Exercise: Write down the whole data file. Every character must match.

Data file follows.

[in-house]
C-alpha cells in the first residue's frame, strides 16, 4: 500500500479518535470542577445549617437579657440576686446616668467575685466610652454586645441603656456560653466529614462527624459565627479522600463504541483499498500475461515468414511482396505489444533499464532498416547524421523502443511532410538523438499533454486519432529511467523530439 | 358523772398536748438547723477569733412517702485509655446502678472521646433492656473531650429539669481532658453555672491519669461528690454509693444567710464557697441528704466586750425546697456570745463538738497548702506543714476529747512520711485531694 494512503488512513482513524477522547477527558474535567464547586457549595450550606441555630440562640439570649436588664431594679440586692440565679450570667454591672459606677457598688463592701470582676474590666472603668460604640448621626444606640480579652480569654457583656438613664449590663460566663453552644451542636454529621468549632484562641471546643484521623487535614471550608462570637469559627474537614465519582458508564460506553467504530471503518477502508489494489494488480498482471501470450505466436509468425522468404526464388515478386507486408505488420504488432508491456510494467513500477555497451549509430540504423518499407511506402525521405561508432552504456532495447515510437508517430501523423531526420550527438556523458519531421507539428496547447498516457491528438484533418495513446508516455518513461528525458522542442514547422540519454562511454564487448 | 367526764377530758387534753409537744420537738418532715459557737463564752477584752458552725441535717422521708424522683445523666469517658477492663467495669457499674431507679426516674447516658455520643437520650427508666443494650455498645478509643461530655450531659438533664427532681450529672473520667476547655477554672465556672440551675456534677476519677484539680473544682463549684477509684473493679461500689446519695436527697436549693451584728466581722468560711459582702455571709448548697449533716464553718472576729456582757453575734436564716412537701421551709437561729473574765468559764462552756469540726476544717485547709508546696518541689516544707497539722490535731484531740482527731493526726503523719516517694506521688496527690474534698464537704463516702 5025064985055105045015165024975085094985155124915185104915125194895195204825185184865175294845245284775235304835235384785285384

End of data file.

[in-house]
C-alpha cells in the first residue's frame, strides 16, 4: 500500500479518535470542577445549617437579657440576686446616668467575685466610652454586645441603656456560653466529614462527624459565627479522600463504541483499498500475461515468414511482396505489444533499464532498416547524421523502443511532410538523438499533454486519432529511467523530439 | 358523772398536748438547723477569733412517702485509655446502678472521646433492656473531650429539669481532658453555672491519669461528690454509693444567710464557697441528704466586750425546697456570745463538738497548702506543714476529747512520711485531694 494512503488512513482513524477522547477527558474535567464547586457549595450550606441555630440562640439570649436588664431594679440586692440565679450570667454591672459606677457598688463592701470582676474590666472603668460604640448621626444606640480579652480569654457583656438613664449590663460566663453552644451542636454529621468549632484562641471546643484521623487535614471550608462570637469559627474537614465519582458508564460506553467504530471503518477502508489494489494488480498482471501470450505466436509468425522468404526464388515478386507486408505488420504488432508491456510494467513500477555497451549509430540504423518499407511506402525521405561508432552504456532495447515510437508517430501523423531526420550527438556523458519531421507539428496547447498516457491528438484533418495513446508516455518513461528525458522542442514547422540519454562511454564487448 | 367526764377530758387534753409537744420537738418532715459557737463564752477584752458552725441535717422521708424522683445523666469517658477492663467495669457499674431507679426516674447516658455520643437520650427508666443494650455498645478509643461530655450531659438533664427532681450529672473520667476547655477554672465556672440551675456534677476519677484539680473544682463549684477509684473493679461500689446519695436527697436549693451584728466581722468560711459582702455571709448548697449533716464553718472576729456582757453575734436564716412537701421551709437561729473574765468559764462552756469540726476544717485547709508546696518541689516544707497539722490535731484531740482527731493526726503523719516517694506521688496527690474534698464537704463516702 5025064985055105045015165024975085094985155124915185104915125194895195204825185184865175294845245284775235304835235384785285384